Friday, August 29 - Convicted Killer Taking Another Shot At New Trial
OCEAN CITY - Convicted killer Benjamin Sifrit, who, along with his wife Erika, brutally murdered and dismembered a Virginia couple vacationing in Ocean City on Memorial Day weekend in 2002, is expected to get another chance to plead his case next week with a bid for a new trial in Montgomery County.
In August 2005, over three years after the brutal double murder, Sifrit, through his attorney, filed a petition for post conviction relief, essentially asking for a new trial by claiming his legal counsel during his 2003 trial was ineffective. His petition for post conviction relief was originally scheduled for June 29, 2006, but it has been postponed or continued four times over the last two years. The hearing, during which Sifrit's attorney, Michael Lawlor, will likely be seeking a new trial, is now set for next Thursday, Sept, 4 in Montgomery County, where he was originally tried after his case was moved from Worcester because of extensive pre-trial publicity in the sensational case.
In April 2003, Benjamin Sifrit was convicted of second-degree murder, first-degree assault and accessory after the fact for his part in the killing of Martha Crutchley in an Ocean City condominium on Memorial Day weekend in 2002 and was sentenced to 38 years in jail. His wife, Erika, was convicted of first-degree murder in the death of Joshua Ford, and second-degree murder in the death of Crutchley in a separate trial in Frederick, Md. that same year and was sentenced to life in prison plus 20 years.
The Sifrits lured Crutchley and Ford back to their Ocean City condo after spending the evening with them at a resort nightclub before brutally murdering them and dismembering the bodies, parts of which were found in a Delaware landfill nine days later. The couple was caught during a botched attempt at a burglary in Ocean City nearly a week later and the trail of evidence led investigator to the scene of the murders.
Following his trial in 2003, Benjamin Sifrit filed an appeal with the state's highest court, the Court of Appeals, on two fronts. In one aspect of the appeal, Sifrit claimed his defense counsel during his initial trial was ineffective for several reasons including his attorneys failed to file an application for review of sentence by a three-judge panel; failed to file a motion for modification or reconsideration of his sentence; and perhaps most importantly, failed to put into evidence a statement he gave to police following his arrest in which he claimed not to know what had happened that night.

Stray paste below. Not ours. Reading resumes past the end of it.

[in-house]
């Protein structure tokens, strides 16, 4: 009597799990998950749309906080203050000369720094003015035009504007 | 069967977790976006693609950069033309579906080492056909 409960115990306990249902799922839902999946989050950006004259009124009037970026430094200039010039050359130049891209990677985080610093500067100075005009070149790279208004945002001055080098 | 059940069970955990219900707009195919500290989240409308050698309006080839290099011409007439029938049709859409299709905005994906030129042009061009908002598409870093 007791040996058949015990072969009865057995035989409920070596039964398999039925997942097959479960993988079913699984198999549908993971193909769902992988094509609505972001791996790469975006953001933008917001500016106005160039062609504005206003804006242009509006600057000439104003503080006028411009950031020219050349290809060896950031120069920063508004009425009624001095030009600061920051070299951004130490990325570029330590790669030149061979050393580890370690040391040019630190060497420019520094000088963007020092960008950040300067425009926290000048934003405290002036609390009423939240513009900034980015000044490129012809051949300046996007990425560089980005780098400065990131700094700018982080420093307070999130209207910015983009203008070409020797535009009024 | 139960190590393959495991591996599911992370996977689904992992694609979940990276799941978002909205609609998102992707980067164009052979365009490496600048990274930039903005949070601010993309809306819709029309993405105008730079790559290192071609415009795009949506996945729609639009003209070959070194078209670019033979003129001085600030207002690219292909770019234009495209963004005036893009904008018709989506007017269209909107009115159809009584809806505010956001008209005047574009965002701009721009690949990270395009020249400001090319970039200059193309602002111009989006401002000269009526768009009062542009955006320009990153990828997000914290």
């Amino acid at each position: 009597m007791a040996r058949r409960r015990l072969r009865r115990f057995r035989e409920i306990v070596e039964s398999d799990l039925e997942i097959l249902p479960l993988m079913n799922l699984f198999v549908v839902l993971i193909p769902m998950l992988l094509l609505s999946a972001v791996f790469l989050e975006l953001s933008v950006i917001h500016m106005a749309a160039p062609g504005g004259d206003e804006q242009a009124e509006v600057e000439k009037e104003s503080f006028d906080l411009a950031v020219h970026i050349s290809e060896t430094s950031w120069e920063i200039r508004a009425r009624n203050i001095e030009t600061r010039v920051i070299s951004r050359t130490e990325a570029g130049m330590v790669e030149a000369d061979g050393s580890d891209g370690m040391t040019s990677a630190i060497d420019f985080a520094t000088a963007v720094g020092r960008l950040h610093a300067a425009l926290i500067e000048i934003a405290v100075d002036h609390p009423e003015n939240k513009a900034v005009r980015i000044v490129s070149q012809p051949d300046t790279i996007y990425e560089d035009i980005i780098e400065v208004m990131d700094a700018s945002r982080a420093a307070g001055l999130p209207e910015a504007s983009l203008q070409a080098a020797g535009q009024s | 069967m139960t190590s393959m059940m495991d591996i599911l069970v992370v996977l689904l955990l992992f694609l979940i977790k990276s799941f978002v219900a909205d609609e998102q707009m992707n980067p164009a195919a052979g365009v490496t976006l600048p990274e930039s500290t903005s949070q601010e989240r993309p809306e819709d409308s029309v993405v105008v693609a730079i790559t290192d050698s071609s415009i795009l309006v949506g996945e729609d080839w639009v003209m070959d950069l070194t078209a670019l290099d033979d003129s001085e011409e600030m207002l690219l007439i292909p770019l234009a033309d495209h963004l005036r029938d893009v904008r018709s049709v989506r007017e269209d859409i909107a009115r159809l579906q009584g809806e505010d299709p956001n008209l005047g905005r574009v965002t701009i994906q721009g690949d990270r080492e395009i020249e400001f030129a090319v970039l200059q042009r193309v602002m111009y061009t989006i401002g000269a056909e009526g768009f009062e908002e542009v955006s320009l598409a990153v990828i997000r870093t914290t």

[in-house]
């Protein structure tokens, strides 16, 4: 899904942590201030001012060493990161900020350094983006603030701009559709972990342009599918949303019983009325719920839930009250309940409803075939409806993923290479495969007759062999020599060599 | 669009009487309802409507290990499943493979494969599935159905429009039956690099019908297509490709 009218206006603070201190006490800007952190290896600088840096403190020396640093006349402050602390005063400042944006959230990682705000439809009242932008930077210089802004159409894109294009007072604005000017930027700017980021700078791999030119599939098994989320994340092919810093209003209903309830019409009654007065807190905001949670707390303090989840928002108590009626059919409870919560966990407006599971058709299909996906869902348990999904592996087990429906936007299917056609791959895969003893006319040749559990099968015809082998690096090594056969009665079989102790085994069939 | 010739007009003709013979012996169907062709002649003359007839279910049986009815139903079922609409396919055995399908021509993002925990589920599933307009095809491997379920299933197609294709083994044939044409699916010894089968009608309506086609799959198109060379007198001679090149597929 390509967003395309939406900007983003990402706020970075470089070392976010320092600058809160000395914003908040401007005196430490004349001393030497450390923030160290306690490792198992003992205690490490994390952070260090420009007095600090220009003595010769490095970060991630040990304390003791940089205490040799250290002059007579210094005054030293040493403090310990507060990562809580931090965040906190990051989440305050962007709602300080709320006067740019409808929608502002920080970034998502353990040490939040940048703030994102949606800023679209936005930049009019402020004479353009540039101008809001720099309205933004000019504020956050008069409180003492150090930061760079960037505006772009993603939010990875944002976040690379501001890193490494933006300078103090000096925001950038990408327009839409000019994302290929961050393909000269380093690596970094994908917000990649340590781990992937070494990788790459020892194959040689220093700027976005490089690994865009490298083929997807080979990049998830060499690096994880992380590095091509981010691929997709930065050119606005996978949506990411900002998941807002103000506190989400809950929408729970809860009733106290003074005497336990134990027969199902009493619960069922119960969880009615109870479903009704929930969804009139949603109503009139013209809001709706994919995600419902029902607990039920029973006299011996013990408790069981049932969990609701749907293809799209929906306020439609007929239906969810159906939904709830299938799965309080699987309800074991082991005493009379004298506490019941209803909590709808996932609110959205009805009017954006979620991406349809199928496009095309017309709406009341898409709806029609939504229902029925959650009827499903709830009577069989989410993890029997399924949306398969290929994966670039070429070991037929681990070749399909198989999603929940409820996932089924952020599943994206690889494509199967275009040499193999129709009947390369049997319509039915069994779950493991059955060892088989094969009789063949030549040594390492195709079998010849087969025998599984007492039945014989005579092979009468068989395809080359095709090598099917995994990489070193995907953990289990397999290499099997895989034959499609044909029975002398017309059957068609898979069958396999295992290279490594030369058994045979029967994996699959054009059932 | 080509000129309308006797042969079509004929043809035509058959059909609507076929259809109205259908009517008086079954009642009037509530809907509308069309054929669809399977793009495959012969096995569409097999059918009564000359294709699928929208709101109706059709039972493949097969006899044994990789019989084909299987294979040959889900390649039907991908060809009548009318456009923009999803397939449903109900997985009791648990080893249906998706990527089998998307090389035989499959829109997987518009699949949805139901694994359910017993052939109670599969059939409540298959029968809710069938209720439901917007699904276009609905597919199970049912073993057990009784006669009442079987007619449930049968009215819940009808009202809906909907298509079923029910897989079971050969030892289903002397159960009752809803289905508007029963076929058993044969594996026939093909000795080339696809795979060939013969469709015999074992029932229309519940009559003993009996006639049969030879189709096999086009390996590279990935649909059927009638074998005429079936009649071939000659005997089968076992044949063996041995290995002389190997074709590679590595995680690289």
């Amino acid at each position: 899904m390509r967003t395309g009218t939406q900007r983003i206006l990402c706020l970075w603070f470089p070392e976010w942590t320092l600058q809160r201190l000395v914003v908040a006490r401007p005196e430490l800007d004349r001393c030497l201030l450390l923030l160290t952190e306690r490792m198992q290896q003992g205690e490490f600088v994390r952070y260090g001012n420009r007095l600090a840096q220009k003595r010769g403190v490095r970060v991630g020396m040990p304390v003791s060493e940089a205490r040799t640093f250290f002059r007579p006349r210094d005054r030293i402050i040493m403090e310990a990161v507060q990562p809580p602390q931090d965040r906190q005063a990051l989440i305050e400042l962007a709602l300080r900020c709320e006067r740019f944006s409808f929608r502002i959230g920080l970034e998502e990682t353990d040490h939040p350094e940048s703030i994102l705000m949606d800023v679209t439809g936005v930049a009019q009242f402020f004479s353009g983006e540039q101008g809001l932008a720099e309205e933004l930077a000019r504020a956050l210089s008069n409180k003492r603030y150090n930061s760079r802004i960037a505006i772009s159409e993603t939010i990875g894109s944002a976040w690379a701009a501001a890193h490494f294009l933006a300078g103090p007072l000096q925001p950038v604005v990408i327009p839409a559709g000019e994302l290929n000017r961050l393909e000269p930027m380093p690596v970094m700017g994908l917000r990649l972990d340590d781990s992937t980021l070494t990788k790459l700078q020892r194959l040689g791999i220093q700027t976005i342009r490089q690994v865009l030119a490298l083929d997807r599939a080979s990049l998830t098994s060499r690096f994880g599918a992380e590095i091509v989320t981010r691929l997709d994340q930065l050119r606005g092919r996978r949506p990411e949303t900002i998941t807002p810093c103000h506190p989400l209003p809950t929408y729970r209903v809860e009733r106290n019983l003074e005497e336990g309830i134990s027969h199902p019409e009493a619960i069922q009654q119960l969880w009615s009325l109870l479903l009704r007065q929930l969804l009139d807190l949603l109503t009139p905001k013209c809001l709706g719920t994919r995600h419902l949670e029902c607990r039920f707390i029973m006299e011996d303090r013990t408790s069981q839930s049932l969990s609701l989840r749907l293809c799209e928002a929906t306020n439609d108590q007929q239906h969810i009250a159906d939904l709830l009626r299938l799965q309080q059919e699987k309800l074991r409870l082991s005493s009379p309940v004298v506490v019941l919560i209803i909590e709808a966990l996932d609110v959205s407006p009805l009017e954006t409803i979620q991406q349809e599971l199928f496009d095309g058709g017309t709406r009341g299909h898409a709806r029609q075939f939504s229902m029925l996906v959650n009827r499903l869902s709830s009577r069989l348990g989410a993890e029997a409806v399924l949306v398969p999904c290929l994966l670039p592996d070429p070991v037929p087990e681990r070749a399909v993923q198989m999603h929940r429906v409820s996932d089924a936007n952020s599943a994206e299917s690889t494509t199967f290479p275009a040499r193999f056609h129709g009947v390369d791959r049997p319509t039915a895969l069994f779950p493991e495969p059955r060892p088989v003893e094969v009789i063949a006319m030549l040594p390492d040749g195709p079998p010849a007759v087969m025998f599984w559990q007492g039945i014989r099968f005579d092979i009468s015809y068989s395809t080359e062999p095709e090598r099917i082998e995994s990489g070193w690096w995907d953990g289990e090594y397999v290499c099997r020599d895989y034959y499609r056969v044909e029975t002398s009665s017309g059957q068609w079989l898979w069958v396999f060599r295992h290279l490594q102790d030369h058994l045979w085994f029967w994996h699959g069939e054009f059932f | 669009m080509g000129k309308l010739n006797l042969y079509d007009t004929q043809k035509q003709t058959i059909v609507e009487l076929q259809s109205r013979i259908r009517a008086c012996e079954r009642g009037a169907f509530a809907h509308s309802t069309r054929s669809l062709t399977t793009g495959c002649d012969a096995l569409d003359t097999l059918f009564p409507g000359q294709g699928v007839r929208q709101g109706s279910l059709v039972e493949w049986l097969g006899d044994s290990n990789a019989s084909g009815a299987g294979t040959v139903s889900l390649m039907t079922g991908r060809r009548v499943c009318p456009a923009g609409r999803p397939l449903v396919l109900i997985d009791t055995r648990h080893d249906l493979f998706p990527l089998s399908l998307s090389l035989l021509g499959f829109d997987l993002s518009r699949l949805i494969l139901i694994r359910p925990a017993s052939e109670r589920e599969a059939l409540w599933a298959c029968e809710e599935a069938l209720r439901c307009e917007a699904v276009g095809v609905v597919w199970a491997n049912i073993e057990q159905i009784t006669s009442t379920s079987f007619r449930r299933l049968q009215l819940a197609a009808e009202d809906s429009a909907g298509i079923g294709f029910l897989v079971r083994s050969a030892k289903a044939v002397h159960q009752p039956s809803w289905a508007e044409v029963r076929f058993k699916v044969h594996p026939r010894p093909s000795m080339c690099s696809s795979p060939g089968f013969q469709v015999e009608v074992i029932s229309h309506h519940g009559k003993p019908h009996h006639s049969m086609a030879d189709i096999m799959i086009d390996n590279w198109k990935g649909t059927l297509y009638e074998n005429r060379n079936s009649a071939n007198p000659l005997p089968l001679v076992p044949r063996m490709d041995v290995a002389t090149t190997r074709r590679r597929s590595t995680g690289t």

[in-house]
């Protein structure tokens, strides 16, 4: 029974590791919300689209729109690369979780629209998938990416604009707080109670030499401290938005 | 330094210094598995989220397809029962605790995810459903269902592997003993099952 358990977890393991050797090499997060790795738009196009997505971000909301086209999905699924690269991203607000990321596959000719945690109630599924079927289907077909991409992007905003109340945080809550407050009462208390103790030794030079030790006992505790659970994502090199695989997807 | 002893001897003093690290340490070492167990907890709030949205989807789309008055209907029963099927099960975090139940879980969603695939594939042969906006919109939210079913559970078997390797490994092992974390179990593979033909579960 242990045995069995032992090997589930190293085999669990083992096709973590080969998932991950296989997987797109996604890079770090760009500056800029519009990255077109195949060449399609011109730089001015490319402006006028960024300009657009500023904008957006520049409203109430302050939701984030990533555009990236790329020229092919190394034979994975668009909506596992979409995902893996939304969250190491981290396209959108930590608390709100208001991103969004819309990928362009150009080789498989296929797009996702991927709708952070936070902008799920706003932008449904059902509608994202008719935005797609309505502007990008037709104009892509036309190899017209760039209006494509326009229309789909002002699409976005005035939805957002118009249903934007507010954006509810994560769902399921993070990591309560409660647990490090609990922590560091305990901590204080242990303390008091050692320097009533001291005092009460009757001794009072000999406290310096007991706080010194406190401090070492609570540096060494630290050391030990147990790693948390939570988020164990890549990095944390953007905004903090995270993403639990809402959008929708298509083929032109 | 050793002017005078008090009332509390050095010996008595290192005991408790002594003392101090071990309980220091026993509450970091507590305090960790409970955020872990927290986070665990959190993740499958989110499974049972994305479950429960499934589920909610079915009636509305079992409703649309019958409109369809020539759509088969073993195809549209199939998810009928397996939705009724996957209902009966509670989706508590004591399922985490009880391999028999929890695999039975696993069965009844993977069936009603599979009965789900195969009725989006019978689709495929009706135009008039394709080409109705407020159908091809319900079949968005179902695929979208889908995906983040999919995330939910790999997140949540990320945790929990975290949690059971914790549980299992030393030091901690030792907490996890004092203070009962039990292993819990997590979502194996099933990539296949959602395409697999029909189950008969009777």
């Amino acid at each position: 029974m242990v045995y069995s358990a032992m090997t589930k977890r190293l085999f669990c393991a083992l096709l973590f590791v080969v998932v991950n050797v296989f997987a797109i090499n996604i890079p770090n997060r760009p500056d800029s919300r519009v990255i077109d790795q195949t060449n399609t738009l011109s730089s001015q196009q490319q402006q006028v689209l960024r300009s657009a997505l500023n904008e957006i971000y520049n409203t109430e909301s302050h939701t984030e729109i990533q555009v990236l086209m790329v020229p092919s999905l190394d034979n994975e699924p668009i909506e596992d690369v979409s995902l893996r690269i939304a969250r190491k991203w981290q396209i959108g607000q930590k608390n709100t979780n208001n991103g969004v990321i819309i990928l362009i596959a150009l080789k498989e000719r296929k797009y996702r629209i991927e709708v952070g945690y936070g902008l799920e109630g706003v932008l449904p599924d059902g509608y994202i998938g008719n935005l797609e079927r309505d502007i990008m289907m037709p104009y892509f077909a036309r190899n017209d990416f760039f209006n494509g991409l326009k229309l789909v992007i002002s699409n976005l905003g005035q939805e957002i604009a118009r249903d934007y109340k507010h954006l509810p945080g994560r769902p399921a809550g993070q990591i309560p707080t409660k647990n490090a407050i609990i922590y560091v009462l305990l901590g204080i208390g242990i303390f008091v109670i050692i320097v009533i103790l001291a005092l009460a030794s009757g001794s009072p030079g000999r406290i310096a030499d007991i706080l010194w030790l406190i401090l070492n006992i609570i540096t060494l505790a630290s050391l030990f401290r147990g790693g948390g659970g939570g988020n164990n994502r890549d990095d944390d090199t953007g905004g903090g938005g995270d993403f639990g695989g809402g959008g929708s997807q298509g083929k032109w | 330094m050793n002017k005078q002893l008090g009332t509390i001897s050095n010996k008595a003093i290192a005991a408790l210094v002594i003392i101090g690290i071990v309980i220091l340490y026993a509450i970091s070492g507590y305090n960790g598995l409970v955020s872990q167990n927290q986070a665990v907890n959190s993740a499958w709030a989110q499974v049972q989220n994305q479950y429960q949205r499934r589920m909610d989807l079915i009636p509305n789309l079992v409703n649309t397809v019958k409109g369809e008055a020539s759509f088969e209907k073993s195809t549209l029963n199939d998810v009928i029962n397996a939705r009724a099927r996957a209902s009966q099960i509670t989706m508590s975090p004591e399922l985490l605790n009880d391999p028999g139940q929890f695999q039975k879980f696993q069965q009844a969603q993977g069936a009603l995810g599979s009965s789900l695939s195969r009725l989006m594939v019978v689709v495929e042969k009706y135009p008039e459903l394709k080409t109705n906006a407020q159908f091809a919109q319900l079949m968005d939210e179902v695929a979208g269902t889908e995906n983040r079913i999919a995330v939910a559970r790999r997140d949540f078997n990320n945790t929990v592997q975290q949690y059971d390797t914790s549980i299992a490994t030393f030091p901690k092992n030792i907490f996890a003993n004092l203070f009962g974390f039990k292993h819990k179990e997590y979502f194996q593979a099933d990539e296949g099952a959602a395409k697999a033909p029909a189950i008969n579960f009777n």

In the second aspect of his appeal, Sifrit claimed prosecutors unfairly presented conflicting theories about the circumstances of the double murder during the separate trials for him and his wife Erika. Essentially, Benjamin Sifrit complained prosecutors used one version of the facts to convict him at his trial in Montgomery County and a slightly different version at the trial of his wife, Erika, in Frederick County.
The Court of Appeals rejected Benjamin Sifrit's appeals on both fronts, basically opining prosecutors in both trials were consistent in the presentation of the theory the couple acted as a team in the commission of both murders. After the high court rejected both convicted murderer's appeals- Erika Sifrit also unsuccessfully appealed her conviction to the Court of Appeals- Benjamin Sifrit's petition for post conviction relief scheduled for next Thursday in Montgomery County is a last ditch effort to overturn his conviction and gain a new trial, at least as far as the state of Maryland is concerned.
It appears unlikely a Montgomery County judge will agree to a new trial for Benjamin Sifrit at the post conviction relief hearing next Thursday, according to a source close to the long appeal process. However, a rejection in Montgomery Circuit Court next week would exhaust his appeal process in Maryland and could open to door for an attempt to have his case heard by the U.S. Supreme Court.